Pat Conroy, the beloved author of The Great Santini and The Prince Of Tides, who drew upon his bruising childhood and became one of the country’s most popular storytellers, died Friday evening at age 70.
Conroy, who announced last month that he had pancreatic cancer, passed away at home among family and loved ones in Beaufort, South Carolina, his publisher said.
He had battled other health problems in recent years, including diabetes, high blood pressure and a failing liver.
‘The water is wide and he has now passed over,’ his wife, novelist Cassandra Conroy, said in a statement from publisher Doubleday.
Pat Conroy, pictured in 1988 at home in Atlanta, Georgia, died Friday among his family and loved ones in Beaufort, South Carolina. He was 70 years old and had recently announced he had pancreatic cancer
‘The water is wide and he has now passed over,’ his wife, novelist Cassandra Conroy (left, pictured with Conroy) said in a statement. Conroy was married three times and had two daughters
An openly personal writer, Conroy shared details of growing up in a military family and wrote about his relationship with his abusive father, Marine aviator and military hero Donald Conroy.
He also drew inspiration from his time in military school and his struggles with his health and depression.
‘The reason I write is to explain my life to myself,’ Conroy said in a 1986 interview. ‘I’ve also discovered that when I do, I’m explaining other people’s lives to them.’
His books sold more than 20 million copies worldwide, but for much of his youth he crouched in the shadow of Donald Conroy.
Writing was a way to explain life to himself, Conroy once said. He is pictured in a bookstore in 1986
His father, Conroy once wrote, ‘thundered out of the sky in black-winged fighter planes, every inch of him a god of war’. Conroy was the eldest of seven children in a family constantly moving from base to base.
His childhood was the inspiration behind his 1976 novel The Great Santini, which later became a film starring Robert Duvall as the relentless and violent patriarch.
The novel initially enraged Conroy’s family, but the movie made a lasting impression on his father three years later.
Duvall had already appeared in two Godfather movies, but Donald Conroy claimed credit for boosting his career, saying: ‘The poor guy got a role with some meat on it.’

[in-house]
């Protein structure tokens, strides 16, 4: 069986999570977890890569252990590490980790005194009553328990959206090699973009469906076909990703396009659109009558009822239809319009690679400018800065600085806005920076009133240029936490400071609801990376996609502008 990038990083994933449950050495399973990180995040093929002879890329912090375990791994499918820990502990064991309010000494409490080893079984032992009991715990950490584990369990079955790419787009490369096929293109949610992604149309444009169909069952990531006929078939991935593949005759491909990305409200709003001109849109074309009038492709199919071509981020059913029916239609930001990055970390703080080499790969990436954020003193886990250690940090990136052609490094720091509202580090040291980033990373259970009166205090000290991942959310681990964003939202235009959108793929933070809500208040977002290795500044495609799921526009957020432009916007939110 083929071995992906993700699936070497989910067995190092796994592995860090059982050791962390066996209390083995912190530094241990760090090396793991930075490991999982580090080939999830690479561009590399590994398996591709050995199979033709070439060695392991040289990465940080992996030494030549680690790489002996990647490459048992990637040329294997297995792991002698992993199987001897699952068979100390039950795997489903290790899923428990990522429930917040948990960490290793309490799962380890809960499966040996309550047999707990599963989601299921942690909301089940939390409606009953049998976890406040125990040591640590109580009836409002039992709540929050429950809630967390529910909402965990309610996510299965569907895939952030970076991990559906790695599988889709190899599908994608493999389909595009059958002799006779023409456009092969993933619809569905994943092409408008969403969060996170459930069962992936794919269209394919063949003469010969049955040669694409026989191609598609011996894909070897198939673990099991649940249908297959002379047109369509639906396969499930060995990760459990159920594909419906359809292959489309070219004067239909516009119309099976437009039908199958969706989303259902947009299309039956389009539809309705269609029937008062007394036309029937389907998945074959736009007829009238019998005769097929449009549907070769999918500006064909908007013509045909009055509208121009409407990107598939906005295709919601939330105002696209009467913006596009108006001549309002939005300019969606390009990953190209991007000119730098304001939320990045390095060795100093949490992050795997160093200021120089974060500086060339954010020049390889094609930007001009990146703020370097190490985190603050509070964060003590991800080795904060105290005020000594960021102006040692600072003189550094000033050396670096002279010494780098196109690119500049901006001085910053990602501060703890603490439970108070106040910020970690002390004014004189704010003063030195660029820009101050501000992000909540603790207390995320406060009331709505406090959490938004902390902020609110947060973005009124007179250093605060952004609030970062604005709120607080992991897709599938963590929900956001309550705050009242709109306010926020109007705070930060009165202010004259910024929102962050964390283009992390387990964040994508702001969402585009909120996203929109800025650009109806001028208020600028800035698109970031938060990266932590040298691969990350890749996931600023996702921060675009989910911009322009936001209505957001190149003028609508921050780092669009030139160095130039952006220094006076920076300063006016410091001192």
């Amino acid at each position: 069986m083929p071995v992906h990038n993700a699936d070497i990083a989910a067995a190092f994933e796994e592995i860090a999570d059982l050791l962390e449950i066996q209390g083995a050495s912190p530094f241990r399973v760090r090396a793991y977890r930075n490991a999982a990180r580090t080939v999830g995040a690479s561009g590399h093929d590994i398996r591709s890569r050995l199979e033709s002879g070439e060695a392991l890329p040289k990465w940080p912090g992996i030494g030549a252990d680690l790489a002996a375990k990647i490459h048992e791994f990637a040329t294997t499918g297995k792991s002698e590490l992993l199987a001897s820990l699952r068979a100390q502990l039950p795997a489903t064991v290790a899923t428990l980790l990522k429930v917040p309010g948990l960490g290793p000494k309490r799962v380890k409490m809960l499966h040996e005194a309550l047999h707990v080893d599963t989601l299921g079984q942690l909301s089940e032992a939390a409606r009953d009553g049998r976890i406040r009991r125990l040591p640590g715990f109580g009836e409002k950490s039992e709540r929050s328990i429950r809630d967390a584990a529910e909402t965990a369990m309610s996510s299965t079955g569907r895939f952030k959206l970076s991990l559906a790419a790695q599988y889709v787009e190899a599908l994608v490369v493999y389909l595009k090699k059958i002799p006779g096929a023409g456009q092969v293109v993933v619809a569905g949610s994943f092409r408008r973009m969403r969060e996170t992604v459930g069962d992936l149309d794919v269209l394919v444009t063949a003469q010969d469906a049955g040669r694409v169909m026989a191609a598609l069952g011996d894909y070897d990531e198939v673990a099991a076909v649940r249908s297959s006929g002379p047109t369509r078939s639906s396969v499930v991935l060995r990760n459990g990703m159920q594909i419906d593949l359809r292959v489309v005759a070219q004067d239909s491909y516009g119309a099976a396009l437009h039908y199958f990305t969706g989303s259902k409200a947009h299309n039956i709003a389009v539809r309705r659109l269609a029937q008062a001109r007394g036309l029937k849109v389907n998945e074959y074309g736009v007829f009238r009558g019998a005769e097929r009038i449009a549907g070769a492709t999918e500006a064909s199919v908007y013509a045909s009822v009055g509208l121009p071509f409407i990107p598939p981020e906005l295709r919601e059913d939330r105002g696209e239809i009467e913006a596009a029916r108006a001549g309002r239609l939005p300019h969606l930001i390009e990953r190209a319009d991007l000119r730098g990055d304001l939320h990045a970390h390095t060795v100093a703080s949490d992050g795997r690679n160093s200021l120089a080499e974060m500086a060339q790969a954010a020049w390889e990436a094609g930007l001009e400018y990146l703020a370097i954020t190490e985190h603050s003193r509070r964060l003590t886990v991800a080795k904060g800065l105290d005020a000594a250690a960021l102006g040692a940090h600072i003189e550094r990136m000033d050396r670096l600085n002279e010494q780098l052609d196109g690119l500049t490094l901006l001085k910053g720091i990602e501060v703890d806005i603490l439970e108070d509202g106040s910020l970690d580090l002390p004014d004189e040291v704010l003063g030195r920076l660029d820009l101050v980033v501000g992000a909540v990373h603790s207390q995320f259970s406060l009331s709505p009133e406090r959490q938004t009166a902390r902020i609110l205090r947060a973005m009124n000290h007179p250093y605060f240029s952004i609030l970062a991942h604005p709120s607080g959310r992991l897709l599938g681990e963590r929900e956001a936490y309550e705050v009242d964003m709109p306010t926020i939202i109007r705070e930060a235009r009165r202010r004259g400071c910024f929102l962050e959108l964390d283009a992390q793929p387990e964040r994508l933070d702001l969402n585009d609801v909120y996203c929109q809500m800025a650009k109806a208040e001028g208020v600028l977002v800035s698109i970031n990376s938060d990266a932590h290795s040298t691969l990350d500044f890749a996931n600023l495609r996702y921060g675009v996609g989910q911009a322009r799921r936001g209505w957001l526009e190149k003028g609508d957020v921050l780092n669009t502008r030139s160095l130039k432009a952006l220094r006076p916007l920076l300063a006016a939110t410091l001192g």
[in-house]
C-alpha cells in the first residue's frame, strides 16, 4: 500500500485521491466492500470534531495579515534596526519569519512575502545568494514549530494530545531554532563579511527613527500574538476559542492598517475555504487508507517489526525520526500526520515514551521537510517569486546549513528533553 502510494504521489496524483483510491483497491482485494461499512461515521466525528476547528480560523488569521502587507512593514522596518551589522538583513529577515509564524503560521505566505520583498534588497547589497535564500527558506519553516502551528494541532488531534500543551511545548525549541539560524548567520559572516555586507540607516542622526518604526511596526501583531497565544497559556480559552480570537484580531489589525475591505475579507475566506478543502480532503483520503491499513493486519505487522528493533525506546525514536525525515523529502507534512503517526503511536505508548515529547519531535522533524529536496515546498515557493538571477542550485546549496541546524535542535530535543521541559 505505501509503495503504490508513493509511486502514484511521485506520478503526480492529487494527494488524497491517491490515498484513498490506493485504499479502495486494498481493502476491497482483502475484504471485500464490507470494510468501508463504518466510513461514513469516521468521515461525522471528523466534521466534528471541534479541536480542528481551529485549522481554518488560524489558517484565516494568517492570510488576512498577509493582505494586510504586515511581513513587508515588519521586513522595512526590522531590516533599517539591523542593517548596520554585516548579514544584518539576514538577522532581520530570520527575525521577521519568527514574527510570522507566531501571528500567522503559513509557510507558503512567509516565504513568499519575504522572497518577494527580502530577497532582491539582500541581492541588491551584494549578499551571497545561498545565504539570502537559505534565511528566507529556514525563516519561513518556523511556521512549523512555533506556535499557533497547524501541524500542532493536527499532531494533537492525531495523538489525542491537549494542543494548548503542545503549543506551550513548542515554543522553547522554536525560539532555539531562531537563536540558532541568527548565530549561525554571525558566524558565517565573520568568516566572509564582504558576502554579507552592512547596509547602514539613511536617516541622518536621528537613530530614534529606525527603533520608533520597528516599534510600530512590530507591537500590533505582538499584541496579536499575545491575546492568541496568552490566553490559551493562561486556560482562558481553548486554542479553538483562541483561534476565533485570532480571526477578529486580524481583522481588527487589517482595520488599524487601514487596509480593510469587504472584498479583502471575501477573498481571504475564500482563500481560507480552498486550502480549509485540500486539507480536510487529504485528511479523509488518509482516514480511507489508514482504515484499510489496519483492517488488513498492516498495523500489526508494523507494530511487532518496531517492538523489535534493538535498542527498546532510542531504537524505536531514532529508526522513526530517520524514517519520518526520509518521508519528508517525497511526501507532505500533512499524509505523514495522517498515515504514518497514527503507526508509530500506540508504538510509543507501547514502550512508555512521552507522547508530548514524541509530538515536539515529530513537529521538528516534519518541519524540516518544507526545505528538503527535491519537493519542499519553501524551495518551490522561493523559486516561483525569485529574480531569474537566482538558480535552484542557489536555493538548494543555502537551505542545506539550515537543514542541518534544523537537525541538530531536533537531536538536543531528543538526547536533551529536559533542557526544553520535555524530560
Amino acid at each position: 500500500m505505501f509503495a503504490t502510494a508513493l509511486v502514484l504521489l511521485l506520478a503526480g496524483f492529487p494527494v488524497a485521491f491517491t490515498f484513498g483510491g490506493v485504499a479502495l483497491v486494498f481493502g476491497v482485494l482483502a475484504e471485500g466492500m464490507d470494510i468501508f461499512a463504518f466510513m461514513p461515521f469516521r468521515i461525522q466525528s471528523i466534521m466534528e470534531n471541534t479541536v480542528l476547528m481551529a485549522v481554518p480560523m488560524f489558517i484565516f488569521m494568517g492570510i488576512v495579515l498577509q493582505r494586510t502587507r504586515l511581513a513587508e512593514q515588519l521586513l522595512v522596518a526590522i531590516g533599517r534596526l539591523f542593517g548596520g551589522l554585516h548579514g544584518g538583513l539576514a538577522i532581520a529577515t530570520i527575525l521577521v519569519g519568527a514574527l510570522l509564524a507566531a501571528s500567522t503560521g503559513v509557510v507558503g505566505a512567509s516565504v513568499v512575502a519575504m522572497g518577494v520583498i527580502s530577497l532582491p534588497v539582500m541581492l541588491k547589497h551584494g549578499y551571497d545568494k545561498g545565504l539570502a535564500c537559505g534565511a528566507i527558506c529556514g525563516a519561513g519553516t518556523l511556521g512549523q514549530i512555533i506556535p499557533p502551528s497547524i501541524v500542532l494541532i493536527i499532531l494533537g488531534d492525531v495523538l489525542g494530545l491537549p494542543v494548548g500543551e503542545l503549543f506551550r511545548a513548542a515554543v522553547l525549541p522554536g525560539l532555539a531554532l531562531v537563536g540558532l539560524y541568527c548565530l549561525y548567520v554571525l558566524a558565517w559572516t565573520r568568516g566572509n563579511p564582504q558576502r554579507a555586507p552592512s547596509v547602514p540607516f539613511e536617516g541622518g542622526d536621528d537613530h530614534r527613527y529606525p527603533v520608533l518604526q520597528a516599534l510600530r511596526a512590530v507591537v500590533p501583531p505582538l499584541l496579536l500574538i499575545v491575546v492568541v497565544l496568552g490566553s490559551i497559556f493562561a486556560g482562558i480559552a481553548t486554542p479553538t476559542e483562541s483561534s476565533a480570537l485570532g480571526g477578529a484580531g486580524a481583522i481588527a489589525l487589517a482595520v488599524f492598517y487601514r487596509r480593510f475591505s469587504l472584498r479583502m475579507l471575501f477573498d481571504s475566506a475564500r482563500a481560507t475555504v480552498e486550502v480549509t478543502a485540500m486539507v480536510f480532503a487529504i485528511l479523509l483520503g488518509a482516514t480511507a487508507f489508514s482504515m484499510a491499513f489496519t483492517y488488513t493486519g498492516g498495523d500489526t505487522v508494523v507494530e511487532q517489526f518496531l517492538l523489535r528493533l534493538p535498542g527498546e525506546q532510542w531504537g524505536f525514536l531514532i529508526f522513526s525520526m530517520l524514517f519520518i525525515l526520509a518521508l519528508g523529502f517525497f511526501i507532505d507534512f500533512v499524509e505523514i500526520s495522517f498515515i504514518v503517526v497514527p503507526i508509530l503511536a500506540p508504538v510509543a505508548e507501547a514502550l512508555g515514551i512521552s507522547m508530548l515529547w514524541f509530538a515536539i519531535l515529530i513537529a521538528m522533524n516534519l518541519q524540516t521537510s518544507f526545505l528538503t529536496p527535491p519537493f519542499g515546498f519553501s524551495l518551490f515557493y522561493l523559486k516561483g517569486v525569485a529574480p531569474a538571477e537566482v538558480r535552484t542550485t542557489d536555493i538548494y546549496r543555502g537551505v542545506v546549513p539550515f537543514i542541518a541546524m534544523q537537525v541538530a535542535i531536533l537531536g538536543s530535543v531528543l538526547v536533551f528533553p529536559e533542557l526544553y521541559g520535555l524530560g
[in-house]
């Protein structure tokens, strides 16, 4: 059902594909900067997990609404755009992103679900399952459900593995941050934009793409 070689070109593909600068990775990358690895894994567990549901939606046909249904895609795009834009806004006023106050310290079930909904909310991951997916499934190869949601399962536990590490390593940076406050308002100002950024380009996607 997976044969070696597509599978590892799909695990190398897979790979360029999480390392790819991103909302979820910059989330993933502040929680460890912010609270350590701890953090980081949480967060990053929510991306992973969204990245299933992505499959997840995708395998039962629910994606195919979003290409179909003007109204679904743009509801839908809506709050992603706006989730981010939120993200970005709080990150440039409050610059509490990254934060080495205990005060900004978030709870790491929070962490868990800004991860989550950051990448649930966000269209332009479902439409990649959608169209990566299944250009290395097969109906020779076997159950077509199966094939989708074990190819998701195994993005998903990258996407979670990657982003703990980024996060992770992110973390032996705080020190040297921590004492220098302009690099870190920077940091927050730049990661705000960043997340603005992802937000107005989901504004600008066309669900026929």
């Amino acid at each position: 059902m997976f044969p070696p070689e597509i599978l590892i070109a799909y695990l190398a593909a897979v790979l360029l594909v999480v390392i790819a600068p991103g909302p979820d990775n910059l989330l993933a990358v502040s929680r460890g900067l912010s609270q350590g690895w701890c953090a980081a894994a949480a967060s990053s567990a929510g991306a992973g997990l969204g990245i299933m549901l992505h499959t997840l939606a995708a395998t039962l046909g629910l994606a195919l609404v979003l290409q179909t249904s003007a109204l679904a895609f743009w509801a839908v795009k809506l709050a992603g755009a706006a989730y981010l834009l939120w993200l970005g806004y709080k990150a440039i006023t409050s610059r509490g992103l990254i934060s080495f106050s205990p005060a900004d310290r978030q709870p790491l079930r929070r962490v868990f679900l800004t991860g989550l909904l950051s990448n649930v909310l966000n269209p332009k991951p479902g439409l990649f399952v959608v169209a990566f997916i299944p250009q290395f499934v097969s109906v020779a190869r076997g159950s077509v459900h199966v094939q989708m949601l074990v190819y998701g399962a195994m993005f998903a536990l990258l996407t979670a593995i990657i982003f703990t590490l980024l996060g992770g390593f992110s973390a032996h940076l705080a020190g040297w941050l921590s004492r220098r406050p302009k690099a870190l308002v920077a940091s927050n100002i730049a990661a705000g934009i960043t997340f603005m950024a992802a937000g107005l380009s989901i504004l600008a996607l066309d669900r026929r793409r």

The book also helped achieve peace between father and son.
‘I grew up hating my father,’ Conroy said after his father died in 1998. ‘It was the great surprise of my life, after the book came out, what an extraordinary man had raised me.’
Conroy reflected more on his relationship with his father in the 2013 memoir The Death of Santini.
The Prince of Tides, published in 1986, secured Conroy a wide audience, selling more than five million copies despite uneven reviews. It tells the story of a former football player from South Carolina with a traumatic past and the New York psychiatrist who attempts to help him.
‘Inflation is the order of the day. The characters do too much, feel too much, suffer too much, eat too much, signify too much and, above all, talk too much,’ said The Los Angeles Times Book Review.
But Conroy focused on the advice he once got from ‘the finest writer I ever encountered’, novelist James Dickey, who taught him at the University of South Carolina.
‘He told me to write everything I did with all the passion and all the power you could muster,’ Conroy recalled. ‘Don’t worry about how long it takes or how long it is when you’re done. You know, he was right.’
The Prince of Tides was made into a hit film in 1991, starring Nick Nolte and Barbra Streisand, who also produced and directed it. Conroy worked on the screenplay and shared an Oscar nomination, one of seven the movie earned, including best picture.
Barbra Streisand (center) starred into the movie version of The Prince of Tides, released in 1991. She is pictured in 1992 with Conrad (left) and screenwriter Becky Johnston (right)
Conroy’s much-anticipated Beach Music, published in 1995, was a best-seller that took nine years to complete.